Alan Weintraub

Alan Weintraub

December 2018

Information Management

Making Records Managers Information Heroes

Records Managers have always struggled to be viewed as providing strategic value to their organization.  If you look at the history of records management, it started as a facilities function managing paper stored in boxes.  The records manager’s primary function was boxing up paper, shipping to an off-site facility, and retrieving the boxes when someone needed access to a record.   As we moved from hardcopy-based organizations to more paperless based operations, we faced the need to now manage the electronic records using new software solutions.  This shifted some of the responsibility of declaring the record to the information creator, causing a major disruption in how users create and manage their information.  Implementing an electronic records management solution is not an insignificant cost and could have a major impact on the IT budget.  The combination of user disruption and system cost has a question on the need for a records management solution.

I have had many senior managers ask me why should they implement records management. They see records management as villains, as a cost avoidance rather than a cost advantage. Some even question the need for records management as they have still not been sued or are yet to be subject to regulatory requirements. It is the industries that are governed by federal, government and state regulations that have made the investment to implement a records management program. These implementations have not always been easy or successful. Records management solutions require end-users to work differently, often using new systems that require a high degree of structure and additional work to manage and declare records. Many end-users don’t see the value of managing records, making the records manager’s job that much harder. The combination of senior managers not finding value in records management and end-users not wanting to change how they work makes the records manager’s job seem more like they’re the villain’s of the peace, rather than the saviors of the day.



So how does a records manager save the day and become an information hero?  Firstly organizations must view information as a valuable asset that can be used to advance the strategy and success of the company.  We are all used to assigning a value to physical assets such as computers, printers, desks, phones and other tools that we use to get our job done.  Without these tools, employees would not be able to do their job and the organization would not be able to achieve their revenue and strategic goals.  In the same way, organizations need to look at information as an asset in the same way as they look at physical assets.  Without reliable information, organizations would not be able to make the decisions necessary to meet their goals.  Records managers should be seen as the keepers of this the companies most valuable information.  As with the physical assets, information will have different degrees of value.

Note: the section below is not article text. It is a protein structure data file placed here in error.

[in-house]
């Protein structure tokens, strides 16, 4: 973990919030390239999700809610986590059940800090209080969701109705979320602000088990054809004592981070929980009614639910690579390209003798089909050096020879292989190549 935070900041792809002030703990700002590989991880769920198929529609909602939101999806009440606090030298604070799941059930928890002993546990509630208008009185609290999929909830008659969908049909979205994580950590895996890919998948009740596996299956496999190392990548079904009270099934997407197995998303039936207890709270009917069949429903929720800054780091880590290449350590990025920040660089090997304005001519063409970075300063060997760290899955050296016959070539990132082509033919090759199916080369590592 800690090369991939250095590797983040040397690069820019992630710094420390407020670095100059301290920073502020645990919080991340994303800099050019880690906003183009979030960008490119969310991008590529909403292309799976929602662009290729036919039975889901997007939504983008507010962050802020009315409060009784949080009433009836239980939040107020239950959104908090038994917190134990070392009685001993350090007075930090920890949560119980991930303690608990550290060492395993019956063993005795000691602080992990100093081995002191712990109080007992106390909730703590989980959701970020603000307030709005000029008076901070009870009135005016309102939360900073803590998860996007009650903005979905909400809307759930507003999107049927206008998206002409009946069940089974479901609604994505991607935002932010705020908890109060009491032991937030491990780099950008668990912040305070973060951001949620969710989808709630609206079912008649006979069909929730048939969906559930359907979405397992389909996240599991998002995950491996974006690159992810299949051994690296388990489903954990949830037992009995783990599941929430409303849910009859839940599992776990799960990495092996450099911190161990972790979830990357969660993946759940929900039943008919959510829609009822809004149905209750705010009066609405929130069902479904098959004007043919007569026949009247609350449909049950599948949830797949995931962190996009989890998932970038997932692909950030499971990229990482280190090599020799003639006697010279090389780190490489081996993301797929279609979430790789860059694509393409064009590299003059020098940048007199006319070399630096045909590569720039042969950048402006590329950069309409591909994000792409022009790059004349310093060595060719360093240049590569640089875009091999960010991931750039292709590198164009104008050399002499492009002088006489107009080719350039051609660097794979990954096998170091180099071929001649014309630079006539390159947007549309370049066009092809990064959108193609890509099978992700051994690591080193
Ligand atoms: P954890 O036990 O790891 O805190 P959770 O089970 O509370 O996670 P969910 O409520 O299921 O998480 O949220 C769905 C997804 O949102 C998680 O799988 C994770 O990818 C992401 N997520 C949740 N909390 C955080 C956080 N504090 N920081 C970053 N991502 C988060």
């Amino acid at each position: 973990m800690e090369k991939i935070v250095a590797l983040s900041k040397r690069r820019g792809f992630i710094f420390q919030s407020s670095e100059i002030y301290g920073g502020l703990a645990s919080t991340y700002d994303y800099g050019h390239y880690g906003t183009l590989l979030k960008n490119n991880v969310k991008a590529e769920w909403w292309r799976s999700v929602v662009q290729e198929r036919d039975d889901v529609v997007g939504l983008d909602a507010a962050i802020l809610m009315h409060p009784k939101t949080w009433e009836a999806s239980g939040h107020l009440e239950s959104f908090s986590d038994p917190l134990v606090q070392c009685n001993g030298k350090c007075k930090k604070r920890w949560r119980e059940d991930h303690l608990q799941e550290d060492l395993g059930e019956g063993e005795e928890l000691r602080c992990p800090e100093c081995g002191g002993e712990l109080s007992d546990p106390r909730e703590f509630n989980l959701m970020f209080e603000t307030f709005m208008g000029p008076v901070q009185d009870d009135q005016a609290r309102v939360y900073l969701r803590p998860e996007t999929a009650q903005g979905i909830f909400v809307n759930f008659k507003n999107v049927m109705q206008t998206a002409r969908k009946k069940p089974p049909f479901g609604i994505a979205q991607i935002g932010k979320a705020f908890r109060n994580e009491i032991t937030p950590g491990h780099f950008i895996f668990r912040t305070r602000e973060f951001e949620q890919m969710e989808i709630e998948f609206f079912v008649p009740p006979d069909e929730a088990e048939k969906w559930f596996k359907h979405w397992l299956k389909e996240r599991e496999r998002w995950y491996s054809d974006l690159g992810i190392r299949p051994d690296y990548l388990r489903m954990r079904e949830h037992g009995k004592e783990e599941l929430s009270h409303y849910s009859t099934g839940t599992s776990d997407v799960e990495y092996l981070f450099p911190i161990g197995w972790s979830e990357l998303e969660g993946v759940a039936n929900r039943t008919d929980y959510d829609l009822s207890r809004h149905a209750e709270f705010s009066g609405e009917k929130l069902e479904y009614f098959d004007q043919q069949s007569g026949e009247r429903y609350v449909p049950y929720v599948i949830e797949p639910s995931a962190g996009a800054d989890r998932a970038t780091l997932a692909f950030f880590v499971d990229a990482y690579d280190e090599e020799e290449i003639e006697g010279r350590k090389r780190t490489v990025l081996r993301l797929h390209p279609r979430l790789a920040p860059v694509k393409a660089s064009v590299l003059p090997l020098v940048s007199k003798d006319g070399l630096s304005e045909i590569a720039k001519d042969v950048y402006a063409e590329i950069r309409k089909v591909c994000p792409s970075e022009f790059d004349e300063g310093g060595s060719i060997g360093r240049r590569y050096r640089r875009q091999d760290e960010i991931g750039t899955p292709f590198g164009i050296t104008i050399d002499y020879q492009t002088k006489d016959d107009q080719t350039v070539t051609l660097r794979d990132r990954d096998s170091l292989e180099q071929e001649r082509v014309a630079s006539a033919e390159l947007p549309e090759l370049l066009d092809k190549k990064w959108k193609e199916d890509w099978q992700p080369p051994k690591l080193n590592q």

Information value can be seen in differing dimensions, risk of loss and cost to recreate.  Within any organization, the records manager is in a unique position to help their organization gain an understanding of the value of their information. This understanding allows the records manager to elevate their position from a cost avoidance position to one that advances the organization by managing strategic, commercially valuable information (the company’s information crown jewels). Having the right information available, accessible and reliable, helps the organization turn their information into a strategic advantage.

To become the organization's information hero, the records manager should focus on:

  • Identifying those records that have the highest risk. This will allow the organization to make an informed decision on retaining or protecting those assets.
  • Identifying those records with the highest value. This will allow the organization to focus their spending on protecting, managing and using the information for strategic decisions
  • Working with the Chief Data Officer (CDO) to help provide the best availability, accessibility and reliability of the most valuable information assets

The CDO is responsible for implementing solutions and frameworks that deliver quality data and information to the organization’s end-users.  The CDO oversees the information governance program that is usually designed to ensure information is available, accessible and reliable.  End-users need to be comfortable that the information they are using for all aspects of their own functional responsibility including, reporting and making key decisions is trustworthy and requires minimal reconciliation.  Working in today’s digital world requires that users have the right information at their fingertips to make quick, informed decisions. Records managers have the opportunity to support the CDO in the set-up and execution of information governance program.  They have visibility into the critical information needed by the end-users.  Records managers also support the enforcement of the information governance policies.  They can provide the CDO with key statistics around information that pertains to retention, risk and value of the information to the organization.  In summary, Records managers are the keeper of the organization’s key information or records assets.  It’s this information that can be used to help an organization meet its revenue and strategic goals.

Be sure to download our Data Retention Whitepaper here.

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